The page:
New and old shapes to the American family
Regarding "Altered state of American family" (Dec. 3): I have no quarrel with the assertion that children are best raised in stable, two-parent homes. It is for that reason that I do not have children. But I do not agree that we should add to the pressure currently placed on young people (especially girls) by "educat[ing] the next generation about the meaning and importance of marriage."
This appears to favor a return to the days when women who remained single (by choice or by chance) were viewed as "old maids" - or worse, as irredeemably flawed and undesirable. Despite the fact that a minority of households now adhere to this model, there is still significant pressure on women to aspire to it.
Rebecca Raether Madison, Wis.
Your article missed the point. Marriages and families haven't just been changing for a single generation, as your article says. Demographic data shows the shifts have taken place over the last 150 years at least.
The proportion of never-married people is the same today as it was at the turn of the century. The American divorce rate has been rising steadily since at least 1860. Marriage may have declined, but cohabitation has increased at about the same rate. We continue to fall in love and form families, just as we always have.
Dorian Solot and Marshall Miller Boston Alternatives to Marriage Project
Your article misses an obvious interpretation of the data.
The conclusion that many more children are growing up in less-structured families is not warranted since the drop in "married with children" is easily explained by the rise in "not married, no children." The category of "unmarried with children" remained virtually the same. One could infer that married people are waiting longer to have children, giving them the chance to solidify the relationship necessary to provide the loving home your article seems to suggest is disappearing.
David R. Quesnel New York
International insight through local eyes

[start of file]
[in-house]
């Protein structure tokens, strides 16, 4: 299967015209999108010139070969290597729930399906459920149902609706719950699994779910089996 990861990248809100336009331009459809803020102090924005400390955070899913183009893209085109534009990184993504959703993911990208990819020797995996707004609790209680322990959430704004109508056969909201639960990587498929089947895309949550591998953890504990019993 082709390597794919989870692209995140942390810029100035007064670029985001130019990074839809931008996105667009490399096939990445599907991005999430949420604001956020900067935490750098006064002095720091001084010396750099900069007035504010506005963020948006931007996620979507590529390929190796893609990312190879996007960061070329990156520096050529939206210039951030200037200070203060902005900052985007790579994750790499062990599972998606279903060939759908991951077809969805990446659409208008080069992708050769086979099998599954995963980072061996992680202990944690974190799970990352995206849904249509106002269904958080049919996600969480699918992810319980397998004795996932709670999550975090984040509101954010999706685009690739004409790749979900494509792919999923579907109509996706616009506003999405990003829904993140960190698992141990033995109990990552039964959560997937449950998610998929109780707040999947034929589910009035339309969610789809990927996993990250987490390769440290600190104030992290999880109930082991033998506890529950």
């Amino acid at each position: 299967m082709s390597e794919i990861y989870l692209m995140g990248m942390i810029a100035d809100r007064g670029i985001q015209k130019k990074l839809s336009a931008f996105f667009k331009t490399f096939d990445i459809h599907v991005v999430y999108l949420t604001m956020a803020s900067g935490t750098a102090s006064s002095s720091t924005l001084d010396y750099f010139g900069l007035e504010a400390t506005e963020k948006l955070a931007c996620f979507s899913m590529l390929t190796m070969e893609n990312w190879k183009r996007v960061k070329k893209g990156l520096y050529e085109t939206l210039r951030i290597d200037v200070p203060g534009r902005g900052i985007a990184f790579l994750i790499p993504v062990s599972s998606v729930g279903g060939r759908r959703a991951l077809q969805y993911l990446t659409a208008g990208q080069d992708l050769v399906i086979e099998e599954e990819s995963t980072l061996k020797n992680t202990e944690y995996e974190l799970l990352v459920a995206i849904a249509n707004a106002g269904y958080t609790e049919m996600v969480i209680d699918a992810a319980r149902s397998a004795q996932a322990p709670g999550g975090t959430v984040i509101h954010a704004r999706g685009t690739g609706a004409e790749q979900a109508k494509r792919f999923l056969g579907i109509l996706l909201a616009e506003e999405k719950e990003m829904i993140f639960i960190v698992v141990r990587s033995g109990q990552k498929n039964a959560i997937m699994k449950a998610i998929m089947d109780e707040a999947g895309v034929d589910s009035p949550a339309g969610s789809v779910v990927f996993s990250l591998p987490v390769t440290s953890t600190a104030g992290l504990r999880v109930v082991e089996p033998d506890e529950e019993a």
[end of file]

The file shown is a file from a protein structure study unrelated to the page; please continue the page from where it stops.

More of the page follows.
Thank you for reprinting the Belfast Telegraph's editorial ("Over to you, Mr. Adams," Dec. 1). It is a fair and clear appraisal of where things now stand between the various factions that must support the new peace accords in Ulster - or decay into the chaos of more fighting and killing.
The reprinting of editorials from other international papers is a wonderful way to have your readership exposed to thoughts of those who are on the ground where the news is being made. Assessments made by domestic "experts" and our own political pundits will never match up with the insight and talent of "local" editors.
I would also like to say how much I've enjoyed your recent opinion articles, which are more along the lines of "reporting" than "pontificating." The emphasis must always be on the facts of the story rather than forecasting the potential for troubles. I'm especially glad to see the recent minimalization of "gloom and doom" from self-styled experts.
Glenn Young San Juan Capistrano, Calif.
'Conquest' of Mars?
The article "Mission to Mars searches for signatures of life" (Dec. 3) speaks of the latest "conquest" of the Red Planet. That word suggests a militaristic and acquisitive attitude surrounding Mars exploration. The Mars wilderness needs to be respected, not conquered.
It would be exciting to discover water on Mars, but while we await radio transmissions from the Mars Polar Lander, look at the polluted puddle we're standing in.
Mitch Hall and Beverly Red Vergennes, Vt.
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